The Secret World Of Arrietty

Hiromasa Yonebayashi’s Arrietty (known as The Secret World of Arrietty in North America) focuses on the titular tiny teenage girl and her family, who survive by “borrowing” items from normal-sized humans. Though the Borrowers are supposed to hide their existence from humans, Arrietty strikes up a friendship with a boy named Shō. The Studio Ghibli film is based on the 1952 novel The Borrowers by Mary Norton, though Miyazaki’s screenplay changes the setting from 1950s England to 2010 Tokyo.

From Up On Poppy Hill

Like other Studio Ghibli movies, Gorō Miyazaki’s From Up on Poppy Hill can be watched on HBO Max. Set in 1963 Yokohama, Japan, it tells the story of Umi Matsuzaki, a high schooler who lives in a boarding house and looks after her siblings and grandmother while her mother studies in America. Umi meets Shun Kazama, the school newspaper club’s president, and the duo decides to clean up the school clubhouse. However, when Tokumaru, a businessman and the high school chairman, plans to destroy the clubhouse for redevelopment, Umi, Shun, and class president Shirō Mizunuma band together to get him to reconsider. From Up on Poppy Hill is based on the 1980 manga series of the same name written by Tetsurō Sayama and illustrated by Chizuru Takahashi.

The Wind Rises

Hayao Miyzaki’s The Wind Rises is a fictionalized biography of Jiro Horikoshi in which a childhood love of flight inspires him to become an aeronautical engineer who designs fighter planes. The Wind Rises was adapted from Miyazaki’s manga of the same name, which combines elements from Tatsuo Hori’s 1937 semi-autobiographical novel The Wind Has Risen and Jiro Horikoshi’s memoir, Eagles of Mitsubishi: The Story of the Zero Fighter. The Studio Ghibli film’s title comes from a line in the poem “The Graveyard By The Sea” by French poet Paul Valery: “The wind rises!… We must try to live!”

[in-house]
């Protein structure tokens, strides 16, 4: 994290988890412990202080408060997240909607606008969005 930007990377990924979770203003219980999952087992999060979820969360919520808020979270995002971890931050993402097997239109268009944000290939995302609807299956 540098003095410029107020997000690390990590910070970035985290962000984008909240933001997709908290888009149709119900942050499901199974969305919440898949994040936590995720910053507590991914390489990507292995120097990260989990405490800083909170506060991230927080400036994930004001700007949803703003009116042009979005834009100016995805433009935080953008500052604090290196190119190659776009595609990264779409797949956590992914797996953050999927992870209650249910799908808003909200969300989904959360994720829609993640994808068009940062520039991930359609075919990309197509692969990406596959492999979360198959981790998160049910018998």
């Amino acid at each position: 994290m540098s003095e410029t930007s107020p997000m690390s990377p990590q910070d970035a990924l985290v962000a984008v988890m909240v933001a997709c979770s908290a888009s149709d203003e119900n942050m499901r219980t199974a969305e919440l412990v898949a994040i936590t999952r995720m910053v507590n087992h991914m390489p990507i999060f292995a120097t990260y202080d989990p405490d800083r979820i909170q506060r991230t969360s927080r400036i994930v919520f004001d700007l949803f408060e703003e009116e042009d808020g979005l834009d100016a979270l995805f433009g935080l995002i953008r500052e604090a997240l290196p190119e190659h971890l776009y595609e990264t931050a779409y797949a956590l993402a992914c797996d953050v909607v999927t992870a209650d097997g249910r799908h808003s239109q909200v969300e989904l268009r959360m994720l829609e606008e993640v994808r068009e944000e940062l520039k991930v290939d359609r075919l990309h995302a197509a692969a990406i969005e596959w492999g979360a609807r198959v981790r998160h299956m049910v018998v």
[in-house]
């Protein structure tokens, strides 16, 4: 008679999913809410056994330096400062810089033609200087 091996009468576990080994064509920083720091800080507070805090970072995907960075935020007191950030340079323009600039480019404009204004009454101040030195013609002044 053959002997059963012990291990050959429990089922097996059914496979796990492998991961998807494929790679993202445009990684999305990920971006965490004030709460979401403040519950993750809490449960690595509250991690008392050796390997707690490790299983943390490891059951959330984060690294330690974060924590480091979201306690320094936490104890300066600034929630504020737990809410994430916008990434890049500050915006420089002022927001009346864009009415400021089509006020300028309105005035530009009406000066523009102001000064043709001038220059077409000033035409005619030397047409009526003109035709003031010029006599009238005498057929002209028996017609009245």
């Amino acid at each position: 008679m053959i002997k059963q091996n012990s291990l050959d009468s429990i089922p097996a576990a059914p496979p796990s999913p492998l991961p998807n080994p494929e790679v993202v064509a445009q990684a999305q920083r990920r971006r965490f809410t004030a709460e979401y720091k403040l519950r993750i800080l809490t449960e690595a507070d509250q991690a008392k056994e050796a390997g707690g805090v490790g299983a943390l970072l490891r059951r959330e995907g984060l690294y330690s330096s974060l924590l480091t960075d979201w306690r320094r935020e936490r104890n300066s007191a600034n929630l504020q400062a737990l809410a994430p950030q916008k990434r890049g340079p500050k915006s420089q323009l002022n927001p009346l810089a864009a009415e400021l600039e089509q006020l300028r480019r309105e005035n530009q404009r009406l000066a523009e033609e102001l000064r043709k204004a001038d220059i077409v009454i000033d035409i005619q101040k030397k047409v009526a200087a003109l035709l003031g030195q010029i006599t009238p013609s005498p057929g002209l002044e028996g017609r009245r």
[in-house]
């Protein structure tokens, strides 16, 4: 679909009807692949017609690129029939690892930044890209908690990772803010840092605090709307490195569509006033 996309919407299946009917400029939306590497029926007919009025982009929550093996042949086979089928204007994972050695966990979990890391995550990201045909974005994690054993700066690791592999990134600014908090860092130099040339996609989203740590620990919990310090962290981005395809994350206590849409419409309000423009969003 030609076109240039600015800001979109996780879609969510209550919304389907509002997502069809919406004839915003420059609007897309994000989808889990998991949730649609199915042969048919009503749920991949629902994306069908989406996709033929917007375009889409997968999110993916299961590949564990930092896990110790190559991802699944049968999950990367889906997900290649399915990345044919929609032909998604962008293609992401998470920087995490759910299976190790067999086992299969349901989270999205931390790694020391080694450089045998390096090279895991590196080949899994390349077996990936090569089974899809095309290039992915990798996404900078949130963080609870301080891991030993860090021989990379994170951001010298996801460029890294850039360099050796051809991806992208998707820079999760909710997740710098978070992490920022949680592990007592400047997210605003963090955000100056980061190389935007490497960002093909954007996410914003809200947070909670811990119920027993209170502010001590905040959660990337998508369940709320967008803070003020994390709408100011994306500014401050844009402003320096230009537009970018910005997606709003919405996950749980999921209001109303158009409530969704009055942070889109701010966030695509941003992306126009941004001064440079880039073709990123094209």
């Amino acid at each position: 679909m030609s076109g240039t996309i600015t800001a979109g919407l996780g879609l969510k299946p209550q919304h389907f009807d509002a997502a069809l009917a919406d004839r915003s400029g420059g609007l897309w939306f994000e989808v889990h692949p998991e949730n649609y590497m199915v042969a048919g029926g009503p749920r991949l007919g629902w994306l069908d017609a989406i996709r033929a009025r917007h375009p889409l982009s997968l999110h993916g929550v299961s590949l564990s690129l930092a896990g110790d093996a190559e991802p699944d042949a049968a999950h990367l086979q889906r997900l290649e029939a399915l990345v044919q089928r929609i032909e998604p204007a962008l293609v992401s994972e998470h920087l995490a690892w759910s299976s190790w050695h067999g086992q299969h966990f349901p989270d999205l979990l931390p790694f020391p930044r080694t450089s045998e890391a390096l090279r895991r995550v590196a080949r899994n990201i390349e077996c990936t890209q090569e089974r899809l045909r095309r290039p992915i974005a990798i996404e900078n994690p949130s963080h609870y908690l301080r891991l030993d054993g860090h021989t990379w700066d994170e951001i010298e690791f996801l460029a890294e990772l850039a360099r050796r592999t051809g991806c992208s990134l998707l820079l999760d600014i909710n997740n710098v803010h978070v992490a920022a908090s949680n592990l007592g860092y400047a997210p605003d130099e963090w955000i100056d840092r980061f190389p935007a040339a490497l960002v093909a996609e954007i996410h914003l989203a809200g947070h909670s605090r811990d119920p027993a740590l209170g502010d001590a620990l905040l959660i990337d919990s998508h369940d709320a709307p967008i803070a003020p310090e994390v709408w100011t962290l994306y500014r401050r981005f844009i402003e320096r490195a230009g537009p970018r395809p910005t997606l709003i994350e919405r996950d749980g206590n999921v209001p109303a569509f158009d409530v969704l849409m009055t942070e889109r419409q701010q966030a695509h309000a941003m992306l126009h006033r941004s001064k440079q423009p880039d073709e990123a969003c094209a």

The Tale Of The Princess Kaguya

The Tale of the Princess Kaguya is a historical fantasy centered on a mysterious young princess who is found inside a stalk of bamboo by an old bamboo cutter and his wife. This is Studio Ghibli’s saddest film and is based on The Tale of the Bamboo Cutter, a 10th-century work of monogatari (fictional prose) with elements of Japanese folklore. Isao Takahata, who directed The Tale of the Princess Kaguya, said in an interview (via IndieWire) that when he read The Tale of the Bamboo Cutter as a child, he couldn’t empathize with the heroine. However, after rereading the story as an adult, Takahata found it had the potential to be entertaining if the audience was able to understand Princess Kaguya’s feelings.